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Hi everyone,

I know this might seem like a weird question but whatever..

(keep in mind that in Quebec, we can apply to med/dental school at 17/18 years old, if our grades allow us to do so, so I might not have the same life experience as most applicants).

I am 17 years old and I just got an interview for dental school! I couldn't be more excited. However, I am a very sensitive person and whenever I talk about stuff that I'm passionate about, I just can't help myself from crying. Tonight, I was practicing for the interview with my mom and at one point, even though it wasn't a real interview, I started crying answering her question because I got really emotional talking about what I had done/ had as experiences. I am scared this will happen during the actual interview as well. What if I start crying there? Have you ever heard of anyone crying during a med/dent school interview? By crying, I don't mean sobbing like crazy, but just getting like teary eyes... Is that a deal breaker?

Thank you so much!

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9 minutes ago, meddent2018 said:

Hi everyone,

I know this might seem like a weird question but whatever..

(keep in mind that in Quebec, we can apply to med/dental school at 17/18 years old, if our grades allow us to do so, so I might not have the same life experience as most applicants).

I am 17 years old and I just got an interview for dental school! I couldn't be more excited. However, I am a very sensitive person and whenever I talk about stuff that I'm passionate about, I just can't help myself from crying. Tonight, I was practicing for the interview with my mom and at one point, even though it wasn't a real interview, I started crying answering her question because I got really emotional talking about what I had done/ had as experiences. I am scared this will happen during the actual interview as well. What if I start crying there? Have you ever heard of anyone crying during a med/dent school interview? By crying, I don't mean sobbing like crazy, but just getting like teary eyes... Is that a deal breaker?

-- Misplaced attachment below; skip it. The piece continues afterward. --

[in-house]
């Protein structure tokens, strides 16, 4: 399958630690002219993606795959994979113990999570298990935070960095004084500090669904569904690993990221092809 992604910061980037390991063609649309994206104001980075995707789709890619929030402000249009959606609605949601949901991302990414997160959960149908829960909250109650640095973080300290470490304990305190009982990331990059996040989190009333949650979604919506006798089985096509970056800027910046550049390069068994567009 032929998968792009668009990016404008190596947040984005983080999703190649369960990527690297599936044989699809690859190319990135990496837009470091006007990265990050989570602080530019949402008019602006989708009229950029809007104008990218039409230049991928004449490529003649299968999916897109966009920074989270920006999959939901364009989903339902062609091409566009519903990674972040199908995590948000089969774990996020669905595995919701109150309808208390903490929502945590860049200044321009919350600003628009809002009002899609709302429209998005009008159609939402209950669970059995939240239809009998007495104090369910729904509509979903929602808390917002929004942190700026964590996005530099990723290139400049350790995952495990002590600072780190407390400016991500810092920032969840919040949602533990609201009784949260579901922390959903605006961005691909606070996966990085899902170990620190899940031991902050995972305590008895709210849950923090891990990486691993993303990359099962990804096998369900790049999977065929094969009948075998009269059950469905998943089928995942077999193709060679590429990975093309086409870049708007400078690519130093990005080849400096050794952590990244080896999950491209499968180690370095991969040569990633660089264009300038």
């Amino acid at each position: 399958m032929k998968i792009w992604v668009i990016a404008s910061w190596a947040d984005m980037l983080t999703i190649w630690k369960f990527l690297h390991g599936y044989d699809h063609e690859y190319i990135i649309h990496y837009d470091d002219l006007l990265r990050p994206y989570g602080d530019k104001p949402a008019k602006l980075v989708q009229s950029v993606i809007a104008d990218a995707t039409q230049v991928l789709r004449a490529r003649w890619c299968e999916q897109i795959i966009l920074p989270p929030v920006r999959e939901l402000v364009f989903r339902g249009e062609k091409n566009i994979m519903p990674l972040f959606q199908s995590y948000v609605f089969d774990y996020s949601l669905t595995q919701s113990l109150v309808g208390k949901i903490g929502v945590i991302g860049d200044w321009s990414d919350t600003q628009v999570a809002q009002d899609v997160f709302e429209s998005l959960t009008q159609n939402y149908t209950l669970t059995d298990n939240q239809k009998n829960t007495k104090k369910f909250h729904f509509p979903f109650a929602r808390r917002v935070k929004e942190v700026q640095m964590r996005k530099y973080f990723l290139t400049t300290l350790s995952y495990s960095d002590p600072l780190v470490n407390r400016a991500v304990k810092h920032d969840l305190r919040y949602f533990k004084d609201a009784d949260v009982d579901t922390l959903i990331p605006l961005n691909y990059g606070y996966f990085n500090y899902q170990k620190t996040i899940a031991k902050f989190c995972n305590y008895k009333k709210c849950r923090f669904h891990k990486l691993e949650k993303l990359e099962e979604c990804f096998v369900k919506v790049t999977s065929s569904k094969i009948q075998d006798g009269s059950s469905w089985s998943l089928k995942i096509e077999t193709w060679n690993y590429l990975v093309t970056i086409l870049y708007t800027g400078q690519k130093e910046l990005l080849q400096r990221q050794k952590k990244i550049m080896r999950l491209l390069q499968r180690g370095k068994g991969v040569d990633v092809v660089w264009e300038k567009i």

Thank you so much!

 

Don't cry during your interview. Part of being a professional is maintaining your composure, especially in difficult or stressful situations. It is entirely possible to be engaging and passionate about something without becoming tearful at the same time. If this is a problem, then you should practice until it's not.

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Depends entirely on the context, if the question was "describe a hardship in your life and how you overcame it" and you had a meaningful, heavy, answer, it would be entirely appropriate to show some emotion, within reason. If they ask you about your hobbies and you start tearing up when describing your stuffed animal collection that might go over less well...

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I got emotional during one of my interview stations this year and teared up quite a bit. I thought I was completely screwed after the interview and out of all the interviews I've ever done, I thought this one was the worst. Well I ended up getting in at that school! So in my particular case, it wasn't detrimental BUT I agree with bearded frog that it probably has a lot to do with the timing of it. It was a very personal question where I cried, but you probably shouldn't start crying at every simple question haha. 

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5 minutes ago, goleafsgochris said:

I guess it would depend on you interviewer.  To be honest it seems like a way to ensure your application is rejected (I would consider it very unprofessional), but some of the above posters say otherwise, so I guess no one knows for sure.

I agree that it does have a lot to do with the interviewers. I disagree that it is a way to ensure your application is rejected (as I am proof this is not the case). At the end of the day, it is probably best not to cry if you can, but don't beat yourself up over it if it happens. Ultimately, it's something you can't control and it's not something worth stressing over in preparation for your interview. Just be authentic and the interviewers will appreciate it. 

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On 4/26/2018 at 11:13 PM, Intrepid86 said:

 

Don't cry during your interview. Part of being a professional is maintaining your composure, especially in difficult or stressful situations. It is entirely possible to be engaging and passionate about something without becoming tearful at the same time. If this is a problem, then you should practice until it's not.

Great advice, right to the point.

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